For a long time, many scientists were wrong about what the sun is made-up of until a 25-year-old student wrote an extraordinary doctor’s thesis proving that sun and other stars are made mainly of helium and hydrogen.
More info: www-history.mcs.st-and.ac.uk
The student who made this groundbreaking discovery was Cecilia Payne-Gaposchkin. However, only a few of us attribute this discovery to her, because Cecilia was robbed of the credit for one of the greatest astronomical accomplishments because there was no such concept as gender equality at the time.
In 2002, Jeremy Knowles, the dean of the Harvard University’s Faculty of Arts and Sciences said about Cecilia: “Since her death in 1979, the woman who discovered what the universe is made of has not so much as received a memorial plaque. Her newspaper obituaries do not mention her greatest astronomy discovery. […] Every high school student knows such famous scientists as Newton who discovered gravity, Darwin who discovered evolution, even that Einstein discovered relativity. But when it comes to the composition of our universe, the textbooks simply say that the most prevalent element in the universe is hydrogen. And no one ever wonders how we know. … after the award of her doctorate, she lectured in the astronomy department, but her lectures were not listed in the course catalog. The astronomer directed graduate research without status; she had no research leave, and the department categorized her small salary under ‘equipment.’ And yet she survived and flourished”
Cecilia’s life was filled with interesting facts and stories. Born in 1900 in Wendover, England, from a young age, she dreamt of becoming a scientist and was eager to achieve her goal. In 1919 she was awarded a scholarship for Natural Sciences at Newnham College Cambridge University. Even though Cecilia successfully completed her studies, she was not awarded a degree because Cambridge did not grant degrees to women until 1948.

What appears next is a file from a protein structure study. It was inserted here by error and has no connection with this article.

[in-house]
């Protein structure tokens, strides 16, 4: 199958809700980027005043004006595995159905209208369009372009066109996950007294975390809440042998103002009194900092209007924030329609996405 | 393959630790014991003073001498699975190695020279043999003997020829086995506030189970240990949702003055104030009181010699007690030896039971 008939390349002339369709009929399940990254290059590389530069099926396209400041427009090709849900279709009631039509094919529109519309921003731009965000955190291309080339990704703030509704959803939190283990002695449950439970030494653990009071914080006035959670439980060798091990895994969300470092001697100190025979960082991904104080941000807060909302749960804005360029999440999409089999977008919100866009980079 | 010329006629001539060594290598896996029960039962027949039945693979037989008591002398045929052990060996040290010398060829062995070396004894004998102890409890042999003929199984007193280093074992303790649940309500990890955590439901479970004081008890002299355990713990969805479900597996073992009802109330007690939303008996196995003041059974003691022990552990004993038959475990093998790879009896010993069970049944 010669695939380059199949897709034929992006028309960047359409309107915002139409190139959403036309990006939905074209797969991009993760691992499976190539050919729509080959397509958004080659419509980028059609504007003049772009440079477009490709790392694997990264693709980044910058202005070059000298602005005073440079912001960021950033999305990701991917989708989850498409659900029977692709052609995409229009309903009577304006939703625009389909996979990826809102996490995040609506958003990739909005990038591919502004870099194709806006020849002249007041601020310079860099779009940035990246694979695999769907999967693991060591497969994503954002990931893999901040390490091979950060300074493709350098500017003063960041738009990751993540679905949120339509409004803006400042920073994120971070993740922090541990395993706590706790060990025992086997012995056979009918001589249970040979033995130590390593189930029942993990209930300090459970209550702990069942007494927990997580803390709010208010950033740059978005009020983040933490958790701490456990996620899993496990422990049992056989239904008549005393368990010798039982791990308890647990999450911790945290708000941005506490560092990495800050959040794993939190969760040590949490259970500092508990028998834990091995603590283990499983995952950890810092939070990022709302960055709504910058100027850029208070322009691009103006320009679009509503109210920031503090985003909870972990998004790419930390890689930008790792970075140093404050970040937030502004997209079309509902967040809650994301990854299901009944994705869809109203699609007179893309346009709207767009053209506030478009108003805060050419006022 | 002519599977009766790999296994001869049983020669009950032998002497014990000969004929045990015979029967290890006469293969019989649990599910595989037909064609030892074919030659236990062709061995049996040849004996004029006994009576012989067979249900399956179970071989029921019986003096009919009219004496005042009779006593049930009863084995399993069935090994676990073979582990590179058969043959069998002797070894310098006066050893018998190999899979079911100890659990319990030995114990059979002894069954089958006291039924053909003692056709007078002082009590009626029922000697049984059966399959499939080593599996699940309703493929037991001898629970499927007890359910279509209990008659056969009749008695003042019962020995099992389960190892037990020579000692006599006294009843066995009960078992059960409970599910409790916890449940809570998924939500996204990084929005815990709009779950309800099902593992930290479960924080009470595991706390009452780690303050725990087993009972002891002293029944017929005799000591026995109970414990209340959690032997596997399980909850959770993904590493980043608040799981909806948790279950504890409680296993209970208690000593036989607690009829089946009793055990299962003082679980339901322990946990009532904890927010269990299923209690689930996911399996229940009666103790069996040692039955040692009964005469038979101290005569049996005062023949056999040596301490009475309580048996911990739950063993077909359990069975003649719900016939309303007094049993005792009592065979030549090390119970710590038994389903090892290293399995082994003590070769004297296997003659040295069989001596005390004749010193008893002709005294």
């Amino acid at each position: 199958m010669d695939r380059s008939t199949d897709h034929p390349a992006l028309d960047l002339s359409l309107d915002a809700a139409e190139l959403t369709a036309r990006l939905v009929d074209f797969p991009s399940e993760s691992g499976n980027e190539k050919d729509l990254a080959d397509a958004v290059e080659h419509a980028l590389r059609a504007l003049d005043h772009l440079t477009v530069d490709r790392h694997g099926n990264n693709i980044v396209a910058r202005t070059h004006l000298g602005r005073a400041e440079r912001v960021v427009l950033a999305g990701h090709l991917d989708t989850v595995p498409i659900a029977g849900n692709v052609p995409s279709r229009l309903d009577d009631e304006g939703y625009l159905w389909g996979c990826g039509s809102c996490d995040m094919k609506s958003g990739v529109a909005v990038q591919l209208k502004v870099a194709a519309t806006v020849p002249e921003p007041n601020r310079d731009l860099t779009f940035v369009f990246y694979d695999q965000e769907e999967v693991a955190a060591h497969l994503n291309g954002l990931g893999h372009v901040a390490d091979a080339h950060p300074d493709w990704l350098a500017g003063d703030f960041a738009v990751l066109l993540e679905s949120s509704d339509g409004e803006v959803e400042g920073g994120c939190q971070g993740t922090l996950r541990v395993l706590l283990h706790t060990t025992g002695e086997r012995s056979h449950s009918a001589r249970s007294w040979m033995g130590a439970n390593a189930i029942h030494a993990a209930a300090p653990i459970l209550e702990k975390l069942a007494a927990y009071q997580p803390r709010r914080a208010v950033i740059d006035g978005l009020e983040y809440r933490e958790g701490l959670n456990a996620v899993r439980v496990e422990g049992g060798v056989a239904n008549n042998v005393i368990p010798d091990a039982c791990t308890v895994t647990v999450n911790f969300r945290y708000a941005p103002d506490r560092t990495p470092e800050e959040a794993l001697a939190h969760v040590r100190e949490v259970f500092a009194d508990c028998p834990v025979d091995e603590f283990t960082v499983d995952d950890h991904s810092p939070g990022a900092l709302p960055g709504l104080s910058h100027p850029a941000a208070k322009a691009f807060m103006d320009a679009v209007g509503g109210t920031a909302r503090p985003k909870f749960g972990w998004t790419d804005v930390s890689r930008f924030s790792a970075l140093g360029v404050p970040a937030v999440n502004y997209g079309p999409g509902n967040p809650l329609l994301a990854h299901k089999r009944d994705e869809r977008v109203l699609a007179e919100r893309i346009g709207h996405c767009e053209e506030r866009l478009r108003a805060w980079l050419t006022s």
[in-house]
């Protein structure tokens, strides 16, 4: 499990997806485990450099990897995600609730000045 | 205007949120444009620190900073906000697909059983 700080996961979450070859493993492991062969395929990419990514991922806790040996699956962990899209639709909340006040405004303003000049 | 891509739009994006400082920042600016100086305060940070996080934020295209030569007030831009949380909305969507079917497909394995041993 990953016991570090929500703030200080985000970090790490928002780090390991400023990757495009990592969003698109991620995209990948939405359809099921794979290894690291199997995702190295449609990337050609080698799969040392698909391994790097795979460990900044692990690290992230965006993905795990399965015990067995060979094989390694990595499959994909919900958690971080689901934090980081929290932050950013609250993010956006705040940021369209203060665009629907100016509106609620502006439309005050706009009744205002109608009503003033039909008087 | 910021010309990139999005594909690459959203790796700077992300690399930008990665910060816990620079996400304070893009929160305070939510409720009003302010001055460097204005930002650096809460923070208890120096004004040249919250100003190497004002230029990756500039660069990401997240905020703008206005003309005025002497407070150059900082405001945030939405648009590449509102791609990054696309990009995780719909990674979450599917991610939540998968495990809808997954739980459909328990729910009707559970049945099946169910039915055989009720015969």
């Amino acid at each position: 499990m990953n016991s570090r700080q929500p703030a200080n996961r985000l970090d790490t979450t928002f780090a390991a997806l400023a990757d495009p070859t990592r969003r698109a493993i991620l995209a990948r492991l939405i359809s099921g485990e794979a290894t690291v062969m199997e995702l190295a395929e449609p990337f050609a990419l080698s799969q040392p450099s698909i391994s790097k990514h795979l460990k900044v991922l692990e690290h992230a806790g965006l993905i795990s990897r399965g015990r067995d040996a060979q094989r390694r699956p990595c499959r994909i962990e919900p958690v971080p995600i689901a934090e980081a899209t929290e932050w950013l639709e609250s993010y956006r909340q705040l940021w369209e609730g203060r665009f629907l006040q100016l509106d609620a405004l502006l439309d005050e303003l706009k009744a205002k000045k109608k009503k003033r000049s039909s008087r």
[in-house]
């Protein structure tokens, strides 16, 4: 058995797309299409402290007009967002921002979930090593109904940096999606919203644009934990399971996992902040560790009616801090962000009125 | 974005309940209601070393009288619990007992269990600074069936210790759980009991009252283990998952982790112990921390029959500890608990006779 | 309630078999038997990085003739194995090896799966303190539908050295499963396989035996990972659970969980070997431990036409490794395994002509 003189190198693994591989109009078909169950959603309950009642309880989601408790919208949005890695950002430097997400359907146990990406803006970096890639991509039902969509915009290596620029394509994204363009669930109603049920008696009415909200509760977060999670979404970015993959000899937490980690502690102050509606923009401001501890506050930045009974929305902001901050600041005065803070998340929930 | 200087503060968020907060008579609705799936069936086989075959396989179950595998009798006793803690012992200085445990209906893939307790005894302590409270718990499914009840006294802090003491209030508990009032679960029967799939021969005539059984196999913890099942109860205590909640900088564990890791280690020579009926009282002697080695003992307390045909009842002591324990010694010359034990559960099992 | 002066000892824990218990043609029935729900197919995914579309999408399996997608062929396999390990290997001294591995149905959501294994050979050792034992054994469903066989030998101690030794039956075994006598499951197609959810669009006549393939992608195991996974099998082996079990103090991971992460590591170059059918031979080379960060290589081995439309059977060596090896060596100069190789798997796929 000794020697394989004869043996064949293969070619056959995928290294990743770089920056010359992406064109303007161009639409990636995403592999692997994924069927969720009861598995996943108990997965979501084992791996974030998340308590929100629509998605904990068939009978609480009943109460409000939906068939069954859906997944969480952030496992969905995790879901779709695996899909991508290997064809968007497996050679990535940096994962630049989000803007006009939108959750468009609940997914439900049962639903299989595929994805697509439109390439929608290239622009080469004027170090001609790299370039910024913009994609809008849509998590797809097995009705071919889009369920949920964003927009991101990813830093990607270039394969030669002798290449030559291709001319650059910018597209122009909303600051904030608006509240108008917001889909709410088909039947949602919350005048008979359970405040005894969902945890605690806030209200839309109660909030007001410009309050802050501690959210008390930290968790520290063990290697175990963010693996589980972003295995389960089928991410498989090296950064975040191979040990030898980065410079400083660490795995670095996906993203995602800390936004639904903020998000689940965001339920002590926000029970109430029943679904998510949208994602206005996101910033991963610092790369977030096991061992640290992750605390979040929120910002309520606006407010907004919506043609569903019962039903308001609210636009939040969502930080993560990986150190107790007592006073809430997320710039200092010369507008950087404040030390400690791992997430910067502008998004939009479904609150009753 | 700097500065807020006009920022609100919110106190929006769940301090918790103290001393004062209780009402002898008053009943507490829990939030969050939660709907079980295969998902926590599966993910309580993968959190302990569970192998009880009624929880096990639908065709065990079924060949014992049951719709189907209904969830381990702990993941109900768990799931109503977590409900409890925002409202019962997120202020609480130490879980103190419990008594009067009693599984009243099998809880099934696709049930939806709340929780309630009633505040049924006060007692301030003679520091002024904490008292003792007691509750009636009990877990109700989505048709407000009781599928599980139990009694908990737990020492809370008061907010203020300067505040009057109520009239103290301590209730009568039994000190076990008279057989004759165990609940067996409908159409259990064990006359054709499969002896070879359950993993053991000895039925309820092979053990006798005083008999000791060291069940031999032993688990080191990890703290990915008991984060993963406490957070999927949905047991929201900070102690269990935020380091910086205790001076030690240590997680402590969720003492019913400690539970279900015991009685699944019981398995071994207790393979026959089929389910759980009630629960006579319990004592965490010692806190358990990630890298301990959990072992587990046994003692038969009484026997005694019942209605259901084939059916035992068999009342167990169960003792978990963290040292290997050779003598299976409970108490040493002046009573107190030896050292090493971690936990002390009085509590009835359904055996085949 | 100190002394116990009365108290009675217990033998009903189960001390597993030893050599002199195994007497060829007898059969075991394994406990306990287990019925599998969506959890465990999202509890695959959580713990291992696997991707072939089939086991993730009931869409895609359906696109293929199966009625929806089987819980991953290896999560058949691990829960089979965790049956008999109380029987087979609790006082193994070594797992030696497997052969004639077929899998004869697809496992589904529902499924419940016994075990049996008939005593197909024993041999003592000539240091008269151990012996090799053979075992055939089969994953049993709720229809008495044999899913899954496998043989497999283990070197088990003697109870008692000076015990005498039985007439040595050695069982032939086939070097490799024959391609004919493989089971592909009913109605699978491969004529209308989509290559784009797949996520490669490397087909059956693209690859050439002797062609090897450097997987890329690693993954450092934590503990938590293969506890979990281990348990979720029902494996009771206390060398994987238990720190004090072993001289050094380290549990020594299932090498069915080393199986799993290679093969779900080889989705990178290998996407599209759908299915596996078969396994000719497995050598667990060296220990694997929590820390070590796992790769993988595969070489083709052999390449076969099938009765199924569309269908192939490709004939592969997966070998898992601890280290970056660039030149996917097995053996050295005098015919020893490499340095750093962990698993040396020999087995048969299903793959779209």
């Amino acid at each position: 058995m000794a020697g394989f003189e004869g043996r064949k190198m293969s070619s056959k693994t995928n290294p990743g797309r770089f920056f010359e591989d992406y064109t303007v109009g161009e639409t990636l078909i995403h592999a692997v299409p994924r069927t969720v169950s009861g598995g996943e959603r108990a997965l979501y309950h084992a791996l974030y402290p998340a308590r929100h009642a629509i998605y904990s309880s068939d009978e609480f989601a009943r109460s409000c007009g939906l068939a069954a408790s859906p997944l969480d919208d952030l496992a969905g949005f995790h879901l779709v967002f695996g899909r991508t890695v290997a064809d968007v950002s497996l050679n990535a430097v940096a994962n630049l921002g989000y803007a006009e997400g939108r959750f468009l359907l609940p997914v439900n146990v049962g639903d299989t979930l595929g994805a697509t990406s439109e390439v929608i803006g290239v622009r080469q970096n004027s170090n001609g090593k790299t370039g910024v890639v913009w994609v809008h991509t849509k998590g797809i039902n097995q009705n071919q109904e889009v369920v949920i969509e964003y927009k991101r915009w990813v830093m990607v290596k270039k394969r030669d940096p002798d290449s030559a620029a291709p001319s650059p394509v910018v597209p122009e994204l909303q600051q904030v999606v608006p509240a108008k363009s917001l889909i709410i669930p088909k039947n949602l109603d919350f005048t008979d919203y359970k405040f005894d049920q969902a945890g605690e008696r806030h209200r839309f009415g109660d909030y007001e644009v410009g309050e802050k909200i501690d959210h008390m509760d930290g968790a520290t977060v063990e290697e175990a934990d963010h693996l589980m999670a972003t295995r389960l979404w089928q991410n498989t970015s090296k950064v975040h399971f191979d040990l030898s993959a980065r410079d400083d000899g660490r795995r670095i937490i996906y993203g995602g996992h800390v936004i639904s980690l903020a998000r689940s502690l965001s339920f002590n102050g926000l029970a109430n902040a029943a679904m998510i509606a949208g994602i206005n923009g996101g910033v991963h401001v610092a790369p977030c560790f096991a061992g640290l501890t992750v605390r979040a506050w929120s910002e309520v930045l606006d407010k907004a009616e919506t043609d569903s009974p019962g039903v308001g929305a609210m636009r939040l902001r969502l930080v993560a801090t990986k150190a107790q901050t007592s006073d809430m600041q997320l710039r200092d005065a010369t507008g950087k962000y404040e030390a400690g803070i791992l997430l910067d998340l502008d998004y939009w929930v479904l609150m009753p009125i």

Cecilia realized that with so little opportunities for women in the UK scientific community, her only option was to become a school teacher. However, after being introduced to the Director of the Harvard College Observatory, Harlow Shapley, she decided to continue to pursue a career in astronomy sciences and moved to the United States.
Her former lecturer Arthur Eddington wrote a reference in which he said: “She has attained a wide knowledge of physical science including astronomy, and possesses the valuable qualities of energy and enthusiasm in her work … I believe that she is the type of person who, given the opportunity, would devote her whole life to astronomy and she would not want to run away after a few years’ training to get married.”
In 1923 she became a National Research Fellow at Harvard University in Cambridge, Massachusetts. Two years later she became the first person to earn a doctorate at Radcliffe College in the field of astronomy for graduate work done at the Harvard College Observatory.
Her revolutionary doctorate thesis, in which she argued that stars are composed mainly of helium and hydrogen, was questioned. Fellow astronomist, Henry Norris Russell, who had doubts about her theory, persuaded Cecilia not to present her thesis, only to publish her discovery in 1930 as his own discovery. Cecilia’s 200-page long research was ignored, and she was robbed of her due credit.
Eventually, astronomers recognized her work. Otto Struve described her original thesis as “the most brilliant Ph.D. thesis ever written in astronomy.”
Sadly, this would not be the only time she was dissuaded from publishing her findings. She was talked out of publishing her discovery of the Stark effect in the spectra of the hottest stars and findings on interstellar absorption. These discoveries were later established and credited to other scientists.
Cecilia was given the title of Astronomer in 1938. She held this position until 1956 when she became the first woman professor at Harvard. She also became the first woman to serve as a department chair, and in 1956 she began serving Chair of the Department of Astronomy at Harvard University.
Despite the gender discrimination she faced, Cecilia persisted and paved the way for other women to pursue a career in science. Today she is known as the greatest female astronomer in history.